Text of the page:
But the most unusual experience was probably the Friday dinner at St. Edmund Hall College. All Oxford colleges have very old traditions and, on Fridays, at St. Edmund Hall the fellows get together for dinner to which they can invite their guests too. So, I dressed up (Phil told me that jacket and tie would be highly appreciated) and with some trepidation I went down High Street (The High), turned left at Queen’s Lane and entered the ancient arch that leads into the internal court of St. Edmund Hall. Katrien Steenbrugge, fellow at St. John’s College, whom I met during the Stellar Coffee meeting on my first day in Oxford, was already there. She was wearing the typical academic gown of the University of Oxford. After a few minutes, Phil comes to welcome us, also wearing his gown. During the last days the weather was wonderful, but today it turned to what I am told is more typical of Oxford. That helps in bringing me back in time and it creates the proper atmosphere for the evening (Harry Potter style…). After visiting the internal park and the beautiful library (where lots of students are still busy reading and studying), we go to the dinner reception, where I am introduced to a number of fellows and guests. Fortunately I see another known face: Chris Wolf, member of the group led by Philipp, is also there, and I immediately join him for a drink. He explains to me many of the things I see but I do not understand. I am terrified by the thought I will break some of the very old traditions (I still managed to do so later on with one of them…). After a while a bell rings and we are all invited to move to the dining hall. Before starting, using a ceremonial hammer, the Principal, Prof. M. Mingos, proclaims the old formula “Benedictus Benedicat“, after which dinner officially starts. I am sitting close to Prof. A. Borthwick, who has also a guest, from China. After a while we end up talking about their field of work, that is hydraulic engineering. Since they mention floods and similar things, it comes to my mind that very recently I had read a report about the Vajont disaster, that occurred in the area were I come from, back in 1963. Of course they knew a lot about it and that made me think, once more, how small the world is.
After dinner (which ends with the “Benedicto Benedicatur” formula proclaimed by the Principal), we move to the next phase, which is called “the dessert” (but I was told that it is not exactly what the word would seem to imply). According to the rules, Prof. Borthwick makes sure that everybody gets a seat in such a way that she/he is not sitting close to the same people, so to maximize the interaction. But I also understand I should not be left alone (I guess to prevent some major trouble with my ignorance of the rules ;-). So, now I have Philipp on one side and the Principal on the other. Wine, fruit, chocolate and other sweets are circulated (strictly clockwise) along the table while we chat about our activities. But the interesting part comes afterwards, when we move to the tea and coffee room, and a disordered discussion about black holes and cosmology starts. There are several college fellows and guests and the discussion proceeds half serious and half funny, touching many interesting aspects (like the total momentum of the Universe), and ending with the existence of God. After quoting my good friend Glauco Venier, jazz pianist and composer (who said to me “if Bach exists, then God must exist “), I decide it is time to go. Katrien comes with me; it is half past midnight and it rains. We share Katrien’s umbrella walking along The High and we eventually part.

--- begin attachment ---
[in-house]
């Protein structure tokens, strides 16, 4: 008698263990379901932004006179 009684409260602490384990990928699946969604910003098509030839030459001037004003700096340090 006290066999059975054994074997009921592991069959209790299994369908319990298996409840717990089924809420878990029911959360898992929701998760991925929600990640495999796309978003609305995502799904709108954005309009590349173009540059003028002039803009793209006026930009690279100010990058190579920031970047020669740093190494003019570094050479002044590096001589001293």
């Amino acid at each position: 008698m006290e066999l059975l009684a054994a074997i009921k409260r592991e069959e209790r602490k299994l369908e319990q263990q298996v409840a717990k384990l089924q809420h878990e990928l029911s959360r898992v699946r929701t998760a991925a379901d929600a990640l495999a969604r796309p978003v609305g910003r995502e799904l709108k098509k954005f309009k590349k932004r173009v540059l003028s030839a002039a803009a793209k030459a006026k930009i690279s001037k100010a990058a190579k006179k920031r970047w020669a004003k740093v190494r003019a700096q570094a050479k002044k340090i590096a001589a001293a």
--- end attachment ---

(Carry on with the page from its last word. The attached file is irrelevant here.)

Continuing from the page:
Days go by fast. Sitting in the office of Prof. Steve Rawlings (he is away for some days) I manage to finish the revision of a manuscript on the spectropolarimetry of SN2006X, a bright Type Ia Supernova we have studied with the ESO Very Large Telescope. I had given an informal discussion about it during my first day here in Oxford. And it is now with great pleasure, after quite a long time and intense discussions with the co-authors of the paper, that I finally re-submit it to the European journal Astronomy & Astrophysics. It contains some nice results about the chemical asymmetries in SN explosions and it took us quite an effort to put it together.
During my last day I am giving a colloquium on the progenitors of Type Ia Supernovae, the topic I have been busy with during the last few years. The tradition here is that the colloquium speaker is taken out for lunch by the students. And I made no exception. I enjoyed very much joining them at the pub where C.S. Lewis, good friend and colleague of J.R.R. Tolkien, used to go when he was living and teaching here in Oxford. Once the lunch is over, we go back to the institute. I have just some time to go quickly through the presentation that is already tea time. After a while, Mark Sullivan, who organizes the Colloquia, leads me down to the Dennis Sciama Lecture Theater. I spare you the details of the talk, since I will soon post an article on this very topic in the CosmicDiary. After the colloquium, there is wine and cheese (this is also typical of many academic institutes) after which we all go to a pub for a beer. My family, who has been enjoying Oxford during all these days, joins us. After a very nice and entertaining dinner (at a very good Italian restaurant), we finally part. I must say it is a bit sad. Everything worked so fine that we are indeed sorry to leave. It has been an intense, stimulating intellectual and social experience, certainly worth to be repeated. Thank you very much Phil, Chris, Mark, Katrien and all the fellows and students I met. Good bye, Oxford!